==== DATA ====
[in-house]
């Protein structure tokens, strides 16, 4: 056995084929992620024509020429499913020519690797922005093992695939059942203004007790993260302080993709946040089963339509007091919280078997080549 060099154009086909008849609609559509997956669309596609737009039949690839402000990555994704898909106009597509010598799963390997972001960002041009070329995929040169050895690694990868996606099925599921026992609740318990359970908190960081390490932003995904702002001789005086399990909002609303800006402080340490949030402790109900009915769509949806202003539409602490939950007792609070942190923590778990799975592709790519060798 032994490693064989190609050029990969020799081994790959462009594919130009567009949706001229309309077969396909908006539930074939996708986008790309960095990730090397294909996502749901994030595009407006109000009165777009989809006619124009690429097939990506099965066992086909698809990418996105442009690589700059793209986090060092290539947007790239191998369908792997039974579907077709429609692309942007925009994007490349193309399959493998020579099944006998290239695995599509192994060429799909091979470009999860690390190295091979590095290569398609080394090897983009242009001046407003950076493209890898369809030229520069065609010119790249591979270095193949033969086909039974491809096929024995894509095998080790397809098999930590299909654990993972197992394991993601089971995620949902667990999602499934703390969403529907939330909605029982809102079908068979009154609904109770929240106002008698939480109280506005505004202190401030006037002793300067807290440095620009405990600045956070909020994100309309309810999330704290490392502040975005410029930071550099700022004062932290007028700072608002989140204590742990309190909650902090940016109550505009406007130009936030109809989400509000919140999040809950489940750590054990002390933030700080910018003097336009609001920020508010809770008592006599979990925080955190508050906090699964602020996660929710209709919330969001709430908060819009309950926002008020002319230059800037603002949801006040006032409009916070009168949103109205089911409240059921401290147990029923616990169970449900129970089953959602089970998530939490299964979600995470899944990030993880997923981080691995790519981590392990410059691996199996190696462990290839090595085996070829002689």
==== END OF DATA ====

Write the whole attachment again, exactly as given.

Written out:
[in-house]
């Protein structure tokens, strides 16, 4: 056995084929992620024509020429499913020519690797922005093992695939059942203004007790993260302080993709946040089963339509007091919280078997080549 060099154009086909008849609609559509997956669309596609737009039949690839402000990555994704898909106009597509010598799963390997972001960002041009070329995929040169050895690694990868996606099925599921026992609740318990359970908190960081390490932003995904702002001789005086399990909002609303800006402080340490949030402790109900009915769509949806202003539409602490939950007792609070942190923590778990799975592709790519060798 032994490693064989190609050029990969020799081994790959462009594919130009567009949706001229309309077969396909908006539930074939996708986008790309960095990730090397294909996502749901994030595009407006109000009165777009989809006619124009690429097939990506099965066992086909698809990418996105442009690589700059793209986090060092290539947007790239191998369908792997039974579907077709429609692309942007925009994007490349193309399959493998020579099944006998290239695995599509192994060429799909091979470009999860690390190295091979590095290569398609080394090897983009242009001046407003950076493209890898369809030229520069065609010119790249591979270095193949033969086909039974491809096929024995894509095998080790397809098999930590299909654990993972197992394991993601089971995620949902667990999602499934703390969403529907939330909605029982809102079908068979009154609904109770929240106002008698939480109280506005505004202190401030006037002793300067807290440095620009405990600045956070909020994100309309309810999330704290490392502040975005410029930071550099700022004062932290007028700072608002989140204590742990309190909650902090940016109550505009406007130009936030109809989400509000919140999040809950489940750590054990002390933030700080910018003097336009609001920020508010809770008592006599979990925080955190508050906090699964602020996660929710209709919330969001709430908060819009309950926002008020002319230059800037603002949801006040006032409009916070009168949103109205089911409240059921401290147990029923616990169970449900129970089953959602089970998530939490299964979600995470899944990030993880997923981080691995790519981590392990410059691996199996190696462990290839090595085996070829002689």